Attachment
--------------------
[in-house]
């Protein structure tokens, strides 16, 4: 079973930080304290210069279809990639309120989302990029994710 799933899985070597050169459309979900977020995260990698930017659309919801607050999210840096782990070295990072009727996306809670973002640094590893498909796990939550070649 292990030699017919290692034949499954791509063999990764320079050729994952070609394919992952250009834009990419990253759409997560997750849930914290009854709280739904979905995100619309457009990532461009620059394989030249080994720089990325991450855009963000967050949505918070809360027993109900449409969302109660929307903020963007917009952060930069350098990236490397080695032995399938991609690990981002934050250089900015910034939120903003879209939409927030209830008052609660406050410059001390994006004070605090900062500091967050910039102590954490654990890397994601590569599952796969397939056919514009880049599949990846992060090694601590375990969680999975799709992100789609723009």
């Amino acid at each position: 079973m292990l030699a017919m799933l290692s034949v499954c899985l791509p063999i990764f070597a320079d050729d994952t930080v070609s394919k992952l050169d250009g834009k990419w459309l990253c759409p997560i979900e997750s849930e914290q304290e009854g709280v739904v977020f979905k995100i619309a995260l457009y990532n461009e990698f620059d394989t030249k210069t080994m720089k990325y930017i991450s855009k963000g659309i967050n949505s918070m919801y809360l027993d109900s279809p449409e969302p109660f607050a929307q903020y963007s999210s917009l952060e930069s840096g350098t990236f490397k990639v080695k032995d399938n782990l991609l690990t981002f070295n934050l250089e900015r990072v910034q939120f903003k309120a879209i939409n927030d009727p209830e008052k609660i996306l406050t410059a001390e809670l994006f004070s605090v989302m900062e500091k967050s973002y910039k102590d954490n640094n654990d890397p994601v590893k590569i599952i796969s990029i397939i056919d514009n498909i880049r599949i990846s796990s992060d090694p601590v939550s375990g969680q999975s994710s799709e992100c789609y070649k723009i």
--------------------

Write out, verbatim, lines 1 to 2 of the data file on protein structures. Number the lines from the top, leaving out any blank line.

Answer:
[in-house]
């Protein structure tokens, strides 16, 4: 079973930080304290210069279809990639309120989302990029994710 799933899985070597050169459309979900977020995260990698930017659309919801607050999210840096782990070295990072009727996306809670973002640094590893498909796990939550070649 292990030699017919290692034949499954791509063999990764320079050729994952070609394919992952250009834009990419990253759409997560997750849930914290009854709280739904979905995100619309457009990532461009620059394989030249080994720089990325991450855009963000967050949505918070809360027993109900449409969302109660929307903020963007917009952060930069350098990236490397080695032995399938991609690990981002934050250089900015910034939120903003879209939409927030209830008052609660406050410059001390994006004070605090900062500091967050910039102590954490654990890397994601590569599952796969397939056919514009880049599949990846992060090694601590375990969680999975799709992100789609723009």